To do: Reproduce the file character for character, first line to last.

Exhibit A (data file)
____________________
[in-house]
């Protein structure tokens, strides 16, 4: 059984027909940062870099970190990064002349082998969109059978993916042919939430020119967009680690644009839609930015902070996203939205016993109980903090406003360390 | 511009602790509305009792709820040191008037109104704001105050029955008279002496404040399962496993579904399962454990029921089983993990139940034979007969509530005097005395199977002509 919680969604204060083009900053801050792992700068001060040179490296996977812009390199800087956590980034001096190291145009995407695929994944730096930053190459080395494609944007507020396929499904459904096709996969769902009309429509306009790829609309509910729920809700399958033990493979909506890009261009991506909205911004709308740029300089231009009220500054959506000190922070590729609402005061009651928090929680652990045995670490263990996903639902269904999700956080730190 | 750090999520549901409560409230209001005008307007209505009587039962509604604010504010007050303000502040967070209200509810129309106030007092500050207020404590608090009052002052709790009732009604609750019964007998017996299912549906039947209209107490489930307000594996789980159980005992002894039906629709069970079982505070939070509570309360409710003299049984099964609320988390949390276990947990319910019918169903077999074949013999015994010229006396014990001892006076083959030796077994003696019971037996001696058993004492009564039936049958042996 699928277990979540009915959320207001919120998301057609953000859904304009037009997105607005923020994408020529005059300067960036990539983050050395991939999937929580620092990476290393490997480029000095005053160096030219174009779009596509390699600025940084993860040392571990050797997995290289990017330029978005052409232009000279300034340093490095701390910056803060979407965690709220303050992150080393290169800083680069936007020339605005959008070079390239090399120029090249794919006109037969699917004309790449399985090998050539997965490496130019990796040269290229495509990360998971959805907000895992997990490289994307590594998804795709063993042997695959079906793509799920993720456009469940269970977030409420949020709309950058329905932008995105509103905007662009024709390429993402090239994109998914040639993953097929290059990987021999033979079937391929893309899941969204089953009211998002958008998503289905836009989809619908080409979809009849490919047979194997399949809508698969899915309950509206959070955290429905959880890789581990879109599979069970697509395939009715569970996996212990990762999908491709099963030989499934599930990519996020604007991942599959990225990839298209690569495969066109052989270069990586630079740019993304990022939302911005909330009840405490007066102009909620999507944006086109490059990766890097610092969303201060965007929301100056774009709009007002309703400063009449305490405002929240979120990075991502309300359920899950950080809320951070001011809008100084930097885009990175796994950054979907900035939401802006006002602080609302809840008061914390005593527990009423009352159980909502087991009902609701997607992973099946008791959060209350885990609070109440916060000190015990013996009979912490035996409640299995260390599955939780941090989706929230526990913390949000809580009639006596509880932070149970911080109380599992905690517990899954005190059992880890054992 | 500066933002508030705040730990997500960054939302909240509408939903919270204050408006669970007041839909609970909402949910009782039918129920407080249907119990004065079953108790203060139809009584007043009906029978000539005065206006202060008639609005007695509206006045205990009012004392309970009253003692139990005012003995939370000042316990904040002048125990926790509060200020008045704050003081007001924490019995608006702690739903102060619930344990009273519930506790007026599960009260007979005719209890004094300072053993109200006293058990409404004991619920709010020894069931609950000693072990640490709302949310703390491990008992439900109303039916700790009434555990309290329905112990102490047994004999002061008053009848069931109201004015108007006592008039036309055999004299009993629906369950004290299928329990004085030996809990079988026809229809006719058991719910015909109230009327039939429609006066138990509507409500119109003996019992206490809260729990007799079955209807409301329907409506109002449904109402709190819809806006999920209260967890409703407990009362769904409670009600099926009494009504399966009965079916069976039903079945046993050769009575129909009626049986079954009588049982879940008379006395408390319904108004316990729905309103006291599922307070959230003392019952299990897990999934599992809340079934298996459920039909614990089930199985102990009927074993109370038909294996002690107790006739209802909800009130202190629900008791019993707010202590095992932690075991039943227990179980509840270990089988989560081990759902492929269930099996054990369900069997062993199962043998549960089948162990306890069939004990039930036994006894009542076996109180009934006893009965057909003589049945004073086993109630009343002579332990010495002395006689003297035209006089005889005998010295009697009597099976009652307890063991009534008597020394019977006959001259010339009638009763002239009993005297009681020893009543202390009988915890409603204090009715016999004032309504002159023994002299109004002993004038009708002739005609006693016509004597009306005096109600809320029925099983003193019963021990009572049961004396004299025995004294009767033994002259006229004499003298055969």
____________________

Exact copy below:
[in-house]
């Protein structure tokens, strides 16, 4: 059984027909940062870099970190990064002349082998969109059978993916042919939430020119967009680690644009839609930015902070996203939205016993109980903090406003360390 | 511009602790509305009792709820040191008037109104704001105050029955008279002496404040399962496993579904399962454990029921089983993990139940034979007969509530005097005395199977002509 919680969604204060083009900053801050792992700068001060040179490296996977812009390199800087956590980034001096190291145009995407695929994944730096930053190459080395494609944007507020396929499904459904096709996969769902009309429509306009790829609309509910729920809700399958033990493979909506890009261009991506909205911004709308740029300089231009009220500054959506000190922070590729609402005061009651928090929680652990045995670490263990996903639902269904999700956080730190 | 750090999520549901409560409230209001005008307007209505009587039962509604604010504010007050303000502040967070209200509810129309106030007092500050207020404590608090009052002052709790009732009604609750019964007998017996299912549906039947209209107490489930307000594996789980159980005992002894039906629709069970079982505070939070509570309360409710003299049984099964609320988390949390276990947990319910019918169903077999074949013999015994010229006396014990001892006076083959030796077994003696019971037996001696058993004492009564039936049958042996 699928277990979540009915959320207001919120998301057609953000859904304009037009997105607005923020994408020529005059300067960036990539983050050395991939999937929580620092990476290393490997480029000095005053160096030219174009779009596509390699600025940084993860040392571990050797997995290289990017330029978005052409232009000279300034340093490095701390910056803060979407965690709220303050992150080393290169800083680069936007020339605005959008070079390239090399120029090249794919006109037969699917004309790449399985090998050539997965490496130019990796040269290229495509990360998971959805907000895992997990490289994307590594998804795709063993042997695959079906793509799920993720456009469940269970977030409420949020709309950058329905932008995105509103905007662009024709390429993402090239994109998914040639993953097929290059990987021999033979079937391929893309899941969204089953009211998002958008998503289905836009989809619908080409979809009849490919047979194997399949809508698969899915309950509206959070955290429905959880890789581990879109599979069970697509395939009715569970996996212990990762999908491709099963030989499934599930990519996020604007991942599959990225990839298209690569495969066109052989270069990586630079740019993304990022939302911005909330009840405490007066102009909620999507944006086109490059990766890097610092969303201060965007929301100056774009709009007002309703400063009449305490405002929240979120990075991502309300359920899950950080809320951070001011809008100084930097885009990175796994950054979907900035939401802006006002602080609302809840008061914390005593527990009423009352159980909502087991009902609701997607992973099946008791959060209350885990609070109440916060000190015990013996009979912490035996409640299995260390599955939780941090989706929230526990913390949000809580009639006596509880932070149970911080109380599992905690517990899954005190059992880890054992 | 500066933002508030705040730990997500960054939302909240509408939903919270204050408006669970007041839909609970909402949910009782039918129920407080249907119990004065079953108790203060139809009584007043009906029978000539005065206006202060008639609005007695509206006045205990009012004392309970009253003692139990005012003995939370000042316990904040002048125990926790509060200020008045704050003081007001924490019995608006702690739903102060619930344990009273519930506790007026599960009260007979005719209890004094300072053993109200006293058990409404004991619920709010020894069931609950000693072990640490709302949310703390491990008992439900109303039916700790009434555990309290329905112990102490047994004999002061008053009848069931109201004015108007006592008039036309055999004299009993629906369950004290299928329990004085030996809990079988026809229809006719058991719910015909109230009327039939429609006066138990509507409500119109003996019992206490809260729990007799079955209807409301329907409506109002449904109402709190819809806006999920209260967890409703407990009362769904409670009600099926009494009504399966009965079916069976039903079945046993050769009575129909009626049986079954009588049982879940008379006395408390319904108004316990729905309103006291599922307070959230003392019952299990897990999934599992809340079934298996459920039909614990089930199985102990009927074993109370038909294996002690107790006739209802909800009130202190629900008791019993707010202590095992932690075991039943227990179980509840270990089988989560081990759902492929269930099996054990369900069997062993199962043998549960089948162990306890069939004990039930036994006894009542076996109180009934006893009965057909003589049945004073086993109630009343002579332990010495002395006689003297035209006089005889005998010295009697009597099976009652307890063991009534008597020394019977006959001259010339009638009763002239009993005297009681020893009543202390009988915890409603204090009715016999004032309504002159023994002299109004002993004038009708002739005609006693016509004597009306005096109600809320029925099983003193019963021990009572049961004396004299025995004294009767033994002259006229004499003298055969």